My low-wind kite this season has been a 10m Flysurfer Soul (which I know isn't what you want, but that's not the point), which I feel like is good down to about 11 knots, and after that it's too light for me to use it reliably. On the other hand, my mid-range kite is a 7m F-One bandit, which I can ride down to about 13 knots, so same as you, the extra 3 meters only buys me about 2 extra knots of wind. With better technique maybe I could get an extra knot or two out of this, but I don't like kiting so close to the edge that any tiny mistake results in a dropped and non-relaunchable kite. I could also maybe get an extra knot of low-end by going to a lighter single strut kite. I'd rather wait for the wind to come up an extra knot or two. I also usually kite in higher-wind locations.
I think that even in smaller kite sizes, you can almost always build enough power to foil, as long as you can keep your kite in the air. I think what helps with this at the very low-end is a very lightweight kite. If it's blowing right around the minimum to keep your kite flying (say 8 knots for some hypothetical kite), a short lull to 7 knots can put your kite in the water if you lose any board speed. A lightweight kite will float in the air with less wind than a heavier kite that's otherwise equivalent.
You get diminishing returns with bigger kites, because the force of the wind is proportional to the square of it's speed, so if you double the kite size, you can "catch" twice as much wind, but if you double the wind speed, the wind has 4x as much power. The converse of this is that if the wind drops by half, you need 4x as much kite for the same power, so at the bottom end of the range, kite sizes have to increase by huge amounts to keep up with small decreases in wind speed.
Anyway, it seems like most people can ride a 9-10m in 10-12 knots if wind and be happy with it, but I think a lot of pushing the limits of the bottom end of the wind range is down to technique, and never letting the apparent wind on the kite get so low that it can't keep flying. If you're good at this, you can probably keep the effective speed a little bit higher than someone who's not as good at it, thus letting you use a bit smaller kite.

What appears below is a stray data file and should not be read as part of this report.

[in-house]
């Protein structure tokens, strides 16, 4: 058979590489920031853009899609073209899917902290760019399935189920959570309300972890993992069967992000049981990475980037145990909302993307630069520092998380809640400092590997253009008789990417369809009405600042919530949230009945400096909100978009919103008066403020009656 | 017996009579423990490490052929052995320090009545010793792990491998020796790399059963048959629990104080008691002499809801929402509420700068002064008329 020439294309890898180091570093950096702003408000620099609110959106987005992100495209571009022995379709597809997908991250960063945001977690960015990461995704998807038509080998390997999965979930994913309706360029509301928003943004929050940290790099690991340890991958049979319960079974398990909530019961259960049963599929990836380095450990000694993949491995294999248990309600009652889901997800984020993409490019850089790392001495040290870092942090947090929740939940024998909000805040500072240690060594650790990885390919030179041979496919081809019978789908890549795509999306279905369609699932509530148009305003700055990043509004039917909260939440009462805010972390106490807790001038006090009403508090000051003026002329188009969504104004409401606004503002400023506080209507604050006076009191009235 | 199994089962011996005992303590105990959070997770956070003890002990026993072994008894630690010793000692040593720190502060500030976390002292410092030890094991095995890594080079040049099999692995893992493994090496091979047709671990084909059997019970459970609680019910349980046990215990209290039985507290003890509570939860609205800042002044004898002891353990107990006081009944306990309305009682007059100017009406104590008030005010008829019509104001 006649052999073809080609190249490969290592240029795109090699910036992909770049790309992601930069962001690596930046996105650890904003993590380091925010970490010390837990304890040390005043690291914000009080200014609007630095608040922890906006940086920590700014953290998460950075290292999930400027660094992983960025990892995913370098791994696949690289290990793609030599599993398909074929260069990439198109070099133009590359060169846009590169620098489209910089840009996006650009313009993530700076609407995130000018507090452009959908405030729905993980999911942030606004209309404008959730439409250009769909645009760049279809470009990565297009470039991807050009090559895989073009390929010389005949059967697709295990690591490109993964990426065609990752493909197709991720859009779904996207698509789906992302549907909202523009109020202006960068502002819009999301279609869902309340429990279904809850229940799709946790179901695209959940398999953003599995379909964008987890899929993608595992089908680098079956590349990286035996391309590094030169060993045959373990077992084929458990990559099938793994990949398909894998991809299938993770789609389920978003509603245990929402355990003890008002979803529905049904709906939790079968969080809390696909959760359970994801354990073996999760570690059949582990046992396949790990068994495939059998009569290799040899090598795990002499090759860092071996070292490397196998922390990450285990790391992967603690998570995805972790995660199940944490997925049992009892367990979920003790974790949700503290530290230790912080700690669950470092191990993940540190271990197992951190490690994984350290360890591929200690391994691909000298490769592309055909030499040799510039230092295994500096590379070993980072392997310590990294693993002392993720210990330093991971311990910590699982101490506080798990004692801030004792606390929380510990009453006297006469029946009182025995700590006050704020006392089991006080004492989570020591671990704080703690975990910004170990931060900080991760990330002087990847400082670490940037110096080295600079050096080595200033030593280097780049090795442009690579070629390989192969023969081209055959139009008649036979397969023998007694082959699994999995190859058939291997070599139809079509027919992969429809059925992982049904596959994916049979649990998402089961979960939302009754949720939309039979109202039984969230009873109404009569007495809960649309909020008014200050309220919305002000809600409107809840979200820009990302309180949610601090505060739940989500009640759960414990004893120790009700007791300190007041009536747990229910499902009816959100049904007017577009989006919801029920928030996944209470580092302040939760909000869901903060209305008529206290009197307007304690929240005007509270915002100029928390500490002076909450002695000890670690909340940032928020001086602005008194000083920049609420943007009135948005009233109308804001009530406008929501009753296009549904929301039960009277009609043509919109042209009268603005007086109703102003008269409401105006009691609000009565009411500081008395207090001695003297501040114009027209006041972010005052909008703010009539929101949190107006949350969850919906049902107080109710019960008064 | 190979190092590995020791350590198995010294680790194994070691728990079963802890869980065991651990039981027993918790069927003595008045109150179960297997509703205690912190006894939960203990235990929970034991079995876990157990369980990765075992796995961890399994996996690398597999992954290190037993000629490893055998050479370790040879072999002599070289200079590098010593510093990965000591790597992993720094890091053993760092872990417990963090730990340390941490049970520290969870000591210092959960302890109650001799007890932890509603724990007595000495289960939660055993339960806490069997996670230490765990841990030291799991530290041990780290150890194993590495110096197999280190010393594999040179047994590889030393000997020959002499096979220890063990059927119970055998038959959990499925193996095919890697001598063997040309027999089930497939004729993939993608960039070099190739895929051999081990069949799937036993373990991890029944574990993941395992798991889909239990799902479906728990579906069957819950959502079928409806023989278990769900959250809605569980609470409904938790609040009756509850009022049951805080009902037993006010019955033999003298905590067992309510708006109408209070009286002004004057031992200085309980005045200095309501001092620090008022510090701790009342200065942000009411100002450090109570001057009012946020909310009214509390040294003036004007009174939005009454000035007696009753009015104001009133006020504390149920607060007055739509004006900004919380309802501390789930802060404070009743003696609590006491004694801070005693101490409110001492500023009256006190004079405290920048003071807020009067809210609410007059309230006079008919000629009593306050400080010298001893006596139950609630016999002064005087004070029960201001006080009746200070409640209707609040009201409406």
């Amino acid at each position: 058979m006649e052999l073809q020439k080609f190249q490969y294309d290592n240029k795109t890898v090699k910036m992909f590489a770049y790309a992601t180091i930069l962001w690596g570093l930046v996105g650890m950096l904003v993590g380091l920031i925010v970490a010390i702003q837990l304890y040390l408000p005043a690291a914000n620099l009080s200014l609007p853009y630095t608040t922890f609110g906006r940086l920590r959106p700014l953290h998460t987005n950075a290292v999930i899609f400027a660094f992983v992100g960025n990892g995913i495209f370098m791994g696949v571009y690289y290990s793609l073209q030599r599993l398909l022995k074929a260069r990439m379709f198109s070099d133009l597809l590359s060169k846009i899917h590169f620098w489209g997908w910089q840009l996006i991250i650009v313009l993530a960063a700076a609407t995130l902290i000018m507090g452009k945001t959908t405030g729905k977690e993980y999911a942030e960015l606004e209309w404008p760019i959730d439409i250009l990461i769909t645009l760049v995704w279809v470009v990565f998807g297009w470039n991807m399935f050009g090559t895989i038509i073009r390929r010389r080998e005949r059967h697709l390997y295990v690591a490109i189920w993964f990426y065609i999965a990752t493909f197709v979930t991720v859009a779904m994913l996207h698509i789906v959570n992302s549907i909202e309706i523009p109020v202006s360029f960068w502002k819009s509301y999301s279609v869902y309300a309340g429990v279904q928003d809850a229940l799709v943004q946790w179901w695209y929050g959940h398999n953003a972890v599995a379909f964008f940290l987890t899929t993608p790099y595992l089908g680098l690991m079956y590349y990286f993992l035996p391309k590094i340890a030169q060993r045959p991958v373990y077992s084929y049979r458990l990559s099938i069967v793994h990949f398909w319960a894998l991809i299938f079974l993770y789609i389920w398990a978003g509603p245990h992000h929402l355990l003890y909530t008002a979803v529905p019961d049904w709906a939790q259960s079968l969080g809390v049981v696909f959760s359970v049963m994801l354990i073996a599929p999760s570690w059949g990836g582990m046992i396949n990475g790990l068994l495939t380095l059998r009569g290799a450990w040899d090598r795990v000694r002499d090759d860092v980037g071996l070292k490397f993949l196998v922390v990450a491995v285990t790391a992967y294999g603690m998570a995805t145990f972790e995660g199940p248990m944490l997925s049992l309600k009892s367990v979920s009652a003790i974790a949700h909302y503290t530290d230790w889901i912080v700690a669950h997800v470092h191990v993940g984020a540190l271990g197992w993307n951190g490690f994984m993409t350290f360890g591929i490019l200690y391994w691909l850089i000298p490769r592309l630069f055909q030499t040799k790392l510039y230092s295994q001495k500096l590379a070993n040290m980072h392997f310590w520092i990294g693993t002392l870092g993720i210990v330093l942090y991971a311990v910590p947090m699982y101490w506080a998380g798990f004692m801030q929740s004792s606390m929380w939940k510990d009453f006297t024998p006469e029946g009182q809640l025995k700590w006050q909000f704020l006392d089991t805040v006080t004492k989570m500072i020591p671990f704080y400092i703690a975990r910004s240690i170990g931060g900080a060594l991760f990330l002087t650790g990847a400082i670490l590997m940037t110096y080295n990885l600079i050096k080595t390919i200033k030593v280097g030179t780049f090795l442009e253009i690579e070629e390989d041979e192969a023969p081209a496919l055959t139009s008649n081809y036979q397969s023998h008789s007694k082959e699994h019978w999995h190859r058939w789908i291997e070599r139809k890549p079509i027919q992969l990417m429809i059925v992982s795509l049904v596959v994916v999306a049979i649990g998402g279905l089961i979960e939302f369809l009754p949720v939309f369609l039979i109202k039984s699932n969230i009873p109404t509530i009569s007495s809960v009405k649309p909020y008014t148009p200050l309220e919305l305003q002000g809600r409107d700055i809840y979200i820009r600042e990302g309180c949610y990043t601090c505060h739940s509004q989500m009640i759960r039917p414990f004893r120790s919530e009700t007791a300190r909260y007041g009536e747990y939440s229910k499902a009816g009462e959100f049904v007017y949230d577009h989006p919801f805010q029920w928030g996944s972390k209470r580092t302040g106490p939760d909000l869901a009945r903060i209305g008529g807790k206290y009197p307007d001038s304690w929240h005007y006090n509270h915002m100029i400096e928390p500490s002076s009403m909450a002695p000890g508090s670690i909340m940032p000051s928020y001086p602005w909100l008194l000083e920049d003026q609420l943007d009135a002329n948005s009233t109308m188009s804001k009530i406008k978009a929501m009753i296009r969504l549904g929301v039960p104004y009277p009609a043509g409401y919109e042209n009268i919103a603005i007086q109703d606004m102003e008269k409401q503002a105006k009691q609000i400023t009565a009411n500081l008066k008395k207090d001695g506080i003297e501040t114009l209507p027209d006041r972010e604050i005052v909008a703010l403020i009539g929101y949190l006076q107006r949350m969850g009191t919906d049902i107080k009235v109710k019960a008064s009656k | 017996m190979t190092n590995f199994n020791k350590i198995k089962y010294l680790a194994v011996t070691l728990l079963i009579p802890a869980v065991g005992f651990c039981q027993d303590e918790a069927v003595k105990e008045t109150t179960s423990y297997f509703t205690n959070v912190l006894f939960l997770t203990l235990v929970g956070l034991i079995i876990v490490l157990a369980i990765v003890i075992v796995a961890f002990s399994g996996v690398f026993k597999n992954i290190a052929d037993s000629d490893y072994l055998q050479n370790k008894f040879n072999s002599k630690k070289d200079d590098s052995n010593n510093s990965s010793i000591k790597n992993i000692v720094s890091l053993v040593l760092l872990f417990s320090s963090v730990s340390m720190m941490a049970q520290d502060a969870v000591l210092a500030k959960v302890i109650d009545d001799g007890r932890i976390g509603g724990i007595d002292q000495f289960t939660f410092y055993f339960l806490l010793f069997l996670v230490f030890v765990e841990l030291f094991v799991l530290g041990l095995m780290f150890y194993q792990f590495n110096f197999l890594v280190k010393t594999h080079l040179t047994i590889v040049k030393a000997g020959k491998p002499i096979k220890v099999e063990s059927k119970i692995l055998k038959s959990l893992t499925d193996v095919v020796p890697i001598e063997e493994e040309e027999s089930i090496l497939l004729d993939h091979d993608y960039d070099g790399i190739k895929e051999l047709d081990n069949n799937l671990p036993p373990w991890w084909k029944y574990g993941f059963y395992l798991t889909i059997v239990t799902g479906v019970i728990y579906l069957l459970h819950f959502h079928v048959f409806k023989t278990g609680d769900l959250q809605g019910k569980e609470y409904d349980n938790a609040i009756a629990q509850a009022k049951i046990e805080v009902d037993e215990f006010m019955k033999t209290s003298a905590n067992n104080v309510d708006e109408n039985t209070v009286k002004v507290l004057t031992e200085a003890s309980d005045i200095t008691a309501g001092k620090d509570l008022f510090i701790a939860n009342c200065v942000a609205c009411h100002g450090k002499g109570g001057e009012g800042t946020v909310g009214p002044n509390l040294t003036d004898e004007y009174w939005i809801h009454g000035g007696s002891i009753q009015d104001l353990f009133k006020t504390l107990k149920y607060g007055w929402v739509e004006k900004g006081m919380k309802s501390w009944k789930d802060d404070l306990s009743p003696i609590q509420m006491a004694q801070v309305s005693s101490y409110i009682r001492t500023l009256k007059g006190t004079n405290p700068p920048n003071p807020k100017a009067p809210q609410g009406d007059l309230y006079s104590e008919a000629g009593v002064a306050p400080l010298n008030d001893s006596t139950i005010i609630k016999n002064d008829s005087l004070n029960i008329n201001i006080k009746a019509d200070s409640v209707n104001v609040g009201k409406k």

Anyway, it sounds like you're a better foiler than me (I'm planning to try and learn tacks this summer), so I'd expect you can get an extra knot or two lower than I can (which is what it sounds like), and a 9-10m might be big enough for you even at the low-end (I wouldn't even bother trying to kite in 6 knots, but I live in a location known for big winds).
Finally though, what does the math say?
If the power of the wind is proportional to it's speed squared, but the power of a kite is proportional to it's area, then you need 20% more power to fly a 10m over a 12 meter, which means you need about 1.1x the wind speed, which means if you can fly a 12 in 7 knots, then you can fly a 10 in 7.7 knots.
This math also suggests that if you can fly a 12 in 7 knots, you can fly a 9 in 8.1 knots, and a 6 in 9.9 knots. This math is too simple to count things like the relative weight of the kite per area at any given speed, though. Aerodynamics is hard.
Anyway, that was a whole lot of text to say "going from a 12 to a 10 probably only costs you about 1 knot of bottom end wind speed".